Lochner v. New York

From Wikipedia, the free encyclopedia
  (Redirected from Lochner)
Jump to: navigation, search
"Lochner" redirects here. For other uses, see Lochner (disambiguation).
Lochner v. New York
Seal of the United States Supreme Court.svg
Argued February 23–24, 1905
Decided April 17, 1905
Full case name Joseph Lochner, Plaintiff in Error v. People of the State of New York
Citations 198 U.S. 45 (more)
25 S. Ct. 539; 49 L. Ed. 937; 1905 U.S. LEXIS 1153
Prior history Defendant convicted, Oneida County Court, New York, February 12, 1902; affirmed, 76 N.Y.S. 396 (N.Y. App. Div. 1902); affirmed, 69 N.E. 373 (N.Y. 1904)
Holding
New York's regulation of the working hours of bakers was not a justifiable restriction on the right to freedom of contract under the Fourteenth Amendment's guarantee of liberty.
Court membership
Case opinions
Majority Peckham, joined by Fuller, Brewer, Brown, McKenna
Dissent Harlan, joined by White, Day
Dissent Holmes
Laws applied
U.S. Const. amend. XIV; 1897 N.Y. Laws art. 8, ch. 415, § 110

Lochner v. New York, 198 US 45 (1905) was a landmark US labor law case in the US Supreme Court, holding that limits to working time violated the Fourteenth Amendment. A majority of five judges held that a New York law, that bakery employee hours had to be under 10 hours a day and 60 hours a week, violated the due process clause, which in their view contained a right of "freedom of contract". They said there was "unreasonable, unnecessary and arbitrary interference with the right and liberty of the individual to contract." Four dissenting judges rejected this view, and Oliver Wendell Holmes's dissent in particular became one of the most famous opinions in US legal history.

Lochner is one of the most controversial decisions in the Supreme Court's history, giving its name to what is known as the ''Lochner'' era. During this time, the Supreme Court issued several decisions invalidating federal and state statutes that sought to regulate working conditions during the Progressive Era and the Great Depression. This period ended with West Coast Hotel Co. v. Parrish (1937), in which the Supreme Court upheld the constitutionality of minimum wage legislation enacted by the State of Washington.[1]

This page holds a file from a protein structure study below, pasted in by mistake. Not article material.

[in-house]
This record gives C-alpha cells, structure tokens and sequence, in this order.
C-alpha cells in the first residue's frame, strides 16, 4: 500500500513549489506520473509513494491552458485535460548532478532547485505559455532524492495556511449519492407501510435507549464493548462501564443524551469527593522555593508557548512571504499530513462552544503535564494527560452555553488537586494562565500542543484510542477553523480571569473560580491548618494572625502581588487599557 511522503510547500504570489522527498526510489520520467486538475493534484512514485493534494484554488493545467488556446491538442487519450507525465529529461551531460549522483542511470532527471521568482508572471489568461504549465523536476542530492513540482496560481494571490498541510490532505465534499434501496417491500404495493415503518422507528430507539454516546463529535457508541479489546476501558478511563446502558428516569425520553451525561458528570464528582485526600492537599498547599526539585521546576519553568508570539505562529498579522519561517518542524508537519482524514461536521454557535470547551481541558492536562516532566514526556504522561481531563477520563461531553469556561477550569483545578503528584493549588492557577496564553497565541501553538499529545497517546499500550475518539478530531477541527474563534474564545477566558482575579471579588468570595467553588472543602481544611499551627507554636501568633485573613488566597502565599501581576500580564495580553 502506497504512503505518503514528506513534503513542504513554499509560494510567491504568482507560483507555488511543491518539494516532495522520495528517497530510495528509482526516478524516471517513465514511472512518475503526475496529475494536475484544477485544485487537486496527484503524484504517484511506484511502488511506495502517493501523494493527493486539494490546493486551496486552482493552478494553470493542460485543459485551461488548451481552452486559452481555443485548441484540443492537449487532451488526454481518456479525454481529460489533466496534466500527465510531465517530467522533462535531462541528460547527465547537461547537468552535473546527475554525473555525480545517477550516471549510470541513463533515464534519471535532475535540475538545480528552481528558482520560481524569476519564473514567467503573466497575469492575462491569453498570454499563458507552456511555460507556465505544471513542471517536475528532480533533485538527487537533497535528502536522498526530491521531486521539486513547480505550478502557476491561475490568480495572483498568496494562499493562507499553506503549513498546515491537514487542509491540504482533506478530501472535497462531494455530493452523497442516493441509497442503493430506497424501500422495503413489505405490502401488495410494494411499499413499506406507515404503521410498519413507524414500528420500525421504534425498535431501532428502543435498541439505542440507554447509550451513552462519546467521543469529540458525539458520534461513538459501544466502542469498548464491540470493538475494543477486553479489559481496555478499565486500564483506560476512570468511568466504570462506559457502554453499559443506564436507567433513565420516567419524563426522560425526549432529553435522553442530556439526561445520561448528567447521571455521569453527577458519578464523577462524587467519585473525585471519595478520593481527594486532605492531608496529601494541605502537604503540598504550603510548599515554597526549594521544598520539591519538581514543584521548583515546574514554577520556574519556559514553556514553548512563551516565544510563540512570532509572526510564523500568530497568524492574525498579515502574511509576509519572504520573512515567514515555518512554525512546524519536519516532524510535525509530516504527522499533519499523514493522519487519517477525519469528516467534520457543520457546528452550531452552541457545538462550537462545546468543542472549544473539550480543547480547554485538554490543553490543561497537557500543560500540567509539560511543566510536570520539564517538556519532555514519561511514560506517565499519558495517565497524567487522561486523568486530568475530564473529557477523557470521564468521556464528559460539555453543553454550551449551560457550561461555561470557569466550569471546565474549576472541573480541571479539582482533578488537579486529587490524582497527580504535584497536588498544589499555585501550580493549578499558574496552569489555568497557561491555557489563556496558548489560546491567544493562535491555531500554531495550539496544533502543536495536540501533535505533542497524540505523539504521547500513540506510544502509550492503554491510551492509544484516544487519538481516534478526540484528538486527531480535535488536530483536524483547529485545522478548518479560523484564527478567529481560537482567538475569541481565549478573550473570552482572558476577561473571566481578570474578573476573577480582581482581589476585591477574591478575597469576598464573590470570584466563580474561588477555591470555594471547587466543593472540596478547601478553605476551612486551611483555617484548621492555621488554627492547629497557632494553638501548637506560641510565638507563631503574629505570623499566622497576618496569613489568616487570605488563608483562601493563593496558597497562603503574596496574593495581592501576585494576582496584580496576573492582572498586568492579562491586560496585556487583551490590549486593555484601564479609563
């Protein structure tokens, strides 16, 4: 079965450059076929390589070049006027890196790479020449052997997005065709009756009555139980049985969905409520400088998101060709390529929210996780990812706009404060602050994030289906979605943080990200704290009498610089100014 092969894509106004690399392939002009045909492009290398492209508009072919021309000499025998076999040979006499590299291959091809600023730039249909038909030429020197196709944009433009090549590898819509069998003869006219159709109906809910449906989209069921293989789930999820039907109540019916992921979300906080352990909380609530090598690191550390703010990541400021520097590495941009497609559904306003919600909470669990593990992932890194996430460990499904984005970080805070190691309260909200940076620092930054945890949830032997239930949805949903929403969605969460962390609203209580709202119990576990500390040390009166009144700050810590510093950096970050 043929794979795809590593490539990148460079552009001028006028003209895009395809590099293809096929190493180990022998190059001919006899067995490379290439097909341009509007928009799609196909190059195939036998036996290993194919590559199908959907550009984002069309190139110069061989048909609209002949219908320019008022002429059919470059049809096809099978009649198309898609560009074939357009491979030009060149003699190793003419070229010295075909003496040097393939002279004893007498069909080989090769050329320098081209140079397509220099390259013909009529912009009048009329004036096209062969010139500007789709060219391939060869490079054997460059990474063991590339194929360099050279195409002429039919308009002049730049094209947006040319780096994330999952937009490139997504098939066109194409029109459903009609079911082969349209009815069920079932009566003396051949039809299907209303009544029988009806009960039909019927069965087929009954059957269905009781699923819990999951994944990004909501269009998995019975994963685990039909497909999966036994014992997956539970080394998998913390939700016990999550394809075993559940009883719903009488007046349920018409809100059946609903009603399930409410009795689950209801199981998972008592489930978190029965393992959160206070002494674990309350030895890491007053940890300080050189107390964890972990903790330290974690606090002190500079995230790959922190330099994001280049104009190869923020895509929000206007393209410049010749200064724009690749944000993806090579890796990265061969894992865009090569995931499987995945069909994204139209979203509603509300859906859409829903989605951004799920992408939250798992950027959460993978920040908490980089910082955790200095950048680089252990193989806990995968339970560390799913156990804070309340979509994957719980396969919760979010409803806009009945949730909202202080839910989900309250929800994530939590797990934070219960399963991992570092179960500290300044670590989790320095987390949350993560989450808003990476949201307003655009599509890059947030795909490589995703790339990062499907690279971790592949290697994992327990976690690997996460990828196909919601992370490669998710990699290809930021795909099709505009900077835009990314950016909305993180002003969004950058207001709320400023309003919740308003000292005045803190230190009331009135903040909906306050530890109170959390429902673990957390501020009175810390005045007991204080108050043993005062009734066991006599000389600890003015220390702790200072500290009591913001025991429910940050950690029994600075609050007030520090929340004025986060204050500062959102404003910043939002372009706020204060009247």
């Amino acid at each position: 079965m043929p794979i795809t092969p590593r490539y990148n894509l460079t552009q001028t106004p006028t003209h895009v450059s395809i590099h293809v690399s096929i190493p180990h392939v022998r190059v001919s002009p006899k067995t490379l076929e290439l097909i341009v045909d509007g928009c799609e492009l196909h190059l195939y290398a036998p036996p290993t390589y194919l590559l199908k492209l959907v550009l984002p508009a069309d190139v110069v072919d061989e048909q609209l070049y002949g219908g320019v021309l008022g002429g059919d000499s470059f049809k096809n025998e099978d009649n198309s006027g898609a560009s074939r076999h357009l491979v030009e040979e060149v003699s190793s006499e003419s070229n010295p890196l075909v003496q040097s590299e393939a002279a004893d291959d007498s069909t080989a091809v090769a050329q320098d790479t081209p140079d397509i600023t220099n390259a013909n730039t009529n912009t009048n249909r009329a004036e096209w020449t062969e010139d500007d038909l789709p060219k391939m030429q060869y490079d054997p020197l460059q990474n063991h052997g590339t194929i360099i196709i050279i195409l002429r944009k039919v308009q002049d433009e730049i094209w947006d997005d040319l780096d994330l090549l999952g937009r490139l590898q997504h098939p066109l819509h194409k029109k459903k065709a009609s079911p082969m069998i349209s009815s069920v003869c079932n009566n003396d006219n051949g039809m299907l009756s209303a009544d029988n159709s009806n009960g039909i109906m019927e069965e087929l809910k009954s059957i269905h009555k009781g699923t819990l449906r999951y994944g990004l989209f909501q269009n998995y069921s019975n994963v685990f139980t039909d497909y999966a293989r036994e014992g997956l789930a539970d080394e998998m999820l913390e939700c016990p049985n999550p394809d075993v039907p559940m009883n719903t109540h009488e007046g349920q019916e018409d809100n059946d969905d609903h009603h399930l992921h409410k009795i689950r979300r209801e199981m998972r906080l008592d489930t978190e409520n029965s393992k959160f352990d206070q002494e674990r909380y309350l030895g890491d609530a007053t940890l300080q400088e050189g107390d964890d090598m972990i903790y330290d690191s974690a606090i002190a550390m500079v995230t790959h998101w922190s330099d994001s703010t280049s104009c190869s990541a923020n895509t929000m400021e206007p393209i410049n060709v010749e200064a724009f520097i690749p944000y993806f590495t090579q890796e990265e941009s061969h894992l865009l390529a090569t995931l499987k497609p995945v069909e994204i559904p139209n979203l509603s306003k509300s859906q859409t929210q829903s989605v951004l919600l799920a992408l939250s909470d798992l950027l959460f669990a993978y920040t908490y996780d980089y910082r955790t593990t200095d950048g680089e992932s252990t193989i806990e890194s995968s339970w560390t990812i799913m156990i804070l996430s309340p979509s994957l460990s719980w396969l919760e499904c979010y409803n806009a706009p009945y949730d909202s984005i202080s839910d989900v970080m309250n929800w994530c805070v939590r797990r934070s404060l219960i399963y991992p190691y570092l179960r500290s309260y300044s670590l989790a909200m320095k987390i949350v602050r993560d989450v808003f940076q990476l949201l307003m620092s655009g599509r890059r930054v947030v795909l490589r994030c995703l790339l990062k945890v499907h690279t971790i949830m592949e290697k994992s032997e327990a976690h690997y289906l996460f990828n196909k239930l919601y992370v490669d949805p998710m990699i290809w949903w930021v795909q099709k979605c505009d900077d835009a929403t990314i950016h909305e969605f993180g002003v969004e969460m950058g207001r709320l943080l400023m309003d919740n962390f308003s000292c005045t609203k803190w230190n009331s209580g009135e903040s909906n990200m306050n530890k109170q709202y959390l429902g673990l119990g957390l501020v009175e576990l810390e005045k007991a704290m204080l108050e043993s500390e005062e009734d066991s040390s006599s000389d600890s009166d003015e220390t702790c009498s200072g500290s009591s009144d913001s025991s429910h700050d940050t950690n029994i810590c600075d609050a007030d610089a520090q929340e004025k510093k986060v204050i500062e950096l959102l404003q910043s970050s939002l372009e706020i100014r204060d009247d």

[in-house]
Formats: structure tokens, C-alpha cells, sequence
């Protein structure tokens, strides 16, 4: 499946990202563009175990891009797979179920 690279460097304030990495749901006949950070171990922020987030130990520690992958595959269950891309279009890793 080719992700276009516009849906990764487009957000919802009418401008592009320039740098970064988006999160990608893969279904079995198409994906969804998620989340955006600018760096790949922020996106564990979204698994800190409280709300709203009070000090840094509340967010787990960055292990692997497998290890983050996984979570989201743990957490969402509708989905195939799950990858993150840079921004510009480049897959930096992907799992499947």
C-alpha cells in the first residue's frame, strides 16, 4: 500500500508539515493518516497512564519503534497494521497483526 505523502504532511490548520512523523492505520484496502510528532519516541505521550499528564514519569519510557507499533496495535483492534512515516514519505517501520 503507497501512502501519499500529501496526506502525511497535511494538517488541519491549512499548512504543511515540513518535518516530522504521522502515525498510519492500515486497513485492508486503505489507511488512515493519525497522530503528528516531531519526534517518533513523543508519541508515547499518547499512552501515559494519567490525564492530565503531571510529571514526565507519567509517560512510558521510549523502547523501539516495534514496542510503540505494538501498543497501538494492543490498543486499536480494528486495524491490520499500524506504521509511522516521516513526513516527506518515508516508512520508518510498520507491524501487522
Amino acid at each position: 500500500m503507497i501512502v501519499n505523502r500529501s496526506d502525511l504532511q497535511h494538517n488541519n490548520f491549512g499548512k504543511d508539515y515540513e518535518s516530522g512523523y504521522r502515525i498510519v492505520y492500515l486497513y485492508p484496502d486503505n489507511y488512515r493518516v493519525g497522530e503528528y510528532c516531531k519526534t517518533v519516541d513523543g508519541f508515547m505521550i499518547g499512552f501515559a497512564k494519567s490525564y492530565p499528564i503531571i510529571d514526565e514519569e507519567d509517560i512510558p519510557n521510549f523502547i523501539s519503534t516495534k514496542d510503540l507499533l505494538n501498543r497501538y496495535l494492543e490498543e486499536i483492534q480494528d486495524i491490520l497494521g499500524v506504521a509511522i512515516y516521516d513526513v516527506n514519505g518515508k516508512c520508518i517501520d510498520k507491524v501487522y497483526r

Facts[edit]

Joseph Lochner, who owned Lochner's Home Bakery in Utica, claimed that the New York Legislature's Bakeshop Act of 1895 was unconstitutional. The Bakeshop Act regulated health conditions in bakeries and prohibited employees from working in bakeries for more than ten hours per day or sixty hours per week. In 1899, Lochner was indicted on a charge that he violated Section 110 of Article 8, Chapter 415, of the Laws of 1897, as he had wrongfully and unlawfully permitted an employee working for him to work more than sixty hours in one week. He was fined $25 (equivalent to $700 in 2015). For a second offense in 1901, Lochner drew a fine of $50 (equivalent to $1,400 in 2015) from the Oneida County Court. Lochner appealed his second conviction. However, the conviction was upheld 3-2 by the Appellate Division of the New York Supreme Court. He appealed again to the New York Court of Appeals, New York's highest court, where he lost 4-3. He then took his case to the Supreme Court of the United States.